Can you disclaim an inheritance? – Part II

In our last post, we began a discussion about the possibility of disclaiming an inheritance. Popular culture generally treats the concept of inheritance as a welcome one. When loved ones pass away and leave their friends and family gifts of money, property or other assets, popular culture tends to portray these gifts as meaningful and inviting. In reality, familial relationships are complex. And regardless of whether or not the loved one who has died was beloved and will be missed, a host of reasons may inspire an individual to attempt to disclaim any given inheritance.

One of the more common reasons why individuals attempt to disclaim such gifts is that they may present a significant tax burden. Another common reason is that certain disclaiming processes will allow a beneficiary to guard money, property or other assets from his or her creditors.

In general, the Internal Revenue Service requires that anyone attempting to disclaim an inheritance must satisfy five specific requirements. Disclaiming an inheritance involves making a qualified disclaimer in writing. This disclaimer cannot be qualified and must be irrevocable. In addition, this disclaimer must be executed within nine months of the death of the individual who has gifted the inheritance. Finally, the individual making the disclaimer must pass the inheritance to someone else without directing how they may use the inheritance and without receiving benefit from it.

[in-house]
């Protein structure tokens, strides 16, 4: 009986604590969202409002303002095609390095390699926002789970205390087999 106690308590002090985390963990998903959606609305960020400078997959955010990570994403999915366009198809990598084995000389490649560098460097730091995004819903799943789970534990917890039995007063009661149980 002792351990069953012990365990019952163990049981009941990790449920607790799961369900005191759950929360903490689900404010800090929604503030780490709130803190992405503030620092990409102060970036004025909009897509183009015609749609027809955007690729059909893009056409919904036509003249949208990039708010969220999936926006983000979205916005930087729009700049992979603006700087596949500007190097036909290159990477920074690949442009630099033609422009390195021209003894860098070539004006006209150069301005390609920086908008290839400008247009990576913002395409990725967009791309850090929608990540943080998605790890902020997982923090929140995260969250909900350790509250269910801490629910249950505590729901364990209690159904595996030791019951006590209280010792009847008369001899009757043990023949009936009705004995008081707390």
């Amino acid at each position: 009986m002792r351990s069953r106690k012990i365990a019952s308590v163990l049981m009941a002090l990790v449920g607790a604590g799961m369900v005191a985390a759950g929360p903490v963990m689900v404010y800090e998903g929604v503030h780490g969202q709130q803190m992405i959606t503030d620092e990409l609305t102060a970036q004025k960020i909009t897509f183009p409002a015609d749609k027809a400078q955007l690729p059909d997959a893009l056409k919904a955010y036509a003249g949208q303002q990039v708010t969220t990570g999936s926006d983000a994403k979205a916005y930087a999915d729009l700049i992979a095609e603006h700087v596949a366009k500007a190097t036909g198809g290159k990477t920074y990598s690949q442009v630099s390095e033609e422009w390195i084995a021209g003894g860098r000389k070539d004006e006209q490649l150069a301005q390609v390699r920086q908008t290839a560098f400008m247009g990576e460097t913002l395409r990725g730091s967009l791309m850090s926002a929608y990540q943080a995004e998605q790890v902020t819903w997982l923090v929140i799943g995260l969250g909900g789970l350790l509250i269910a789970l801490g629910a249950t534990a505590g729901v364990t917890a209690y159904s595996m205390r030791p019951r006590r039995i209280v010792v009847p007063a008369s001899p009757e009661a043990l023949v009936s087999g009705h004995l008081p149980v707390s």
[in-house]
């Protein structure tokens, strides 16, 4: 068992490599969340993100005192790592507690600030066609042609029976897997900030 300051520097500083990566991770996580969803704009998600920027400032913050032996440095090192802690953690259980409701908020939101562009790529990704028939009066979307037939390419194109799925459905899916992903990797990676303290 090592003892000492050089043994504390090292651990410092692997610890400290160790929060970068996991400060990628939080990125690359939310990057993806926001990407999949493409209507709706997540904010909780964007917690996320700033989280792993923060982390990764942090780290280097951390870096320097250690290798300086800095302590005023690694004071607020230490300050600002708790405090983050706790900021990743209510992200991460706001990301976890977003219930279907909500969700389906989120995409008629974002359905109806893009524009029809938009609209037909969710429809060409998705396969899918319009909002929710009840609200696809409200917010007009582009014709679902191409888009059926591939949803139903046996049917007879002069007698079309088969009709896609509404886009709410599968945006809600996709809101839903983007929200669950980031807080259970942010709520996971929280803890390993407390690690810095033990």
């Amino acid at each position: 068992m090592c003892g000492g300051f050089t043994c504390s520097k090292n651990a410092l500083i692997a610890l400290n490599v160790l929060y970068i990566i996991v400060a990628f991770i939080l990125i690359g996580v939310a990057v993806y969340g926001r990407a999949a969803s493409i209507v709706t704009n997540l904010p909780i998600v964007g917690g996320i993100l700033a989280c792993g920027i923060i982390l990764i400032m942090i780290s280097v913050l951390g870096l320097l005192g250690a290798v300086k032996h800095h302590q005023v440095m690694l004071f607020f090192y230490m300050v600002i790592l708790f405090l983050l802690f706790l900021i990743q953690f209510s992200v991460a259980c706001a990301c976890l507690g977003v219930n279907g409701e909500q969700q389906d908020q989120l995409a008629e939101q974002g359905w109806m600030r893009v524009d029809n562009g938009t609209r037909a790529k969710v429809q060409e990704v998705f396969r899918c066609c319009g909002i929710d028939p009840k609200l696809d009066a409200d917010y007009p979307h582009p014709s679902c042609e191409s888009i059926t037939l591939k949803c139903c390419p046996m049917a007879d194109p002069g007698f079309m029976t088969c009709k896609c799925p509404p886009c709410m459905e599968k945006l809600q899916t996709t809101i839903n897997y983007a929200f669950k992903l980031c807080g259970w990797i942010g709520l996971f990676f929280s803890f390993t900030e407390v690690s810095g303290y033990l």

This process can be complex, but an attorney experienced in matters related to estate planning, probate and estate administration should be able to guide you through it.

Source: Findlaw Law & Daily Life, “Legal How-To: Disclaiming an Inheritance,” Daniel Taylor, Jan. 30, 2015

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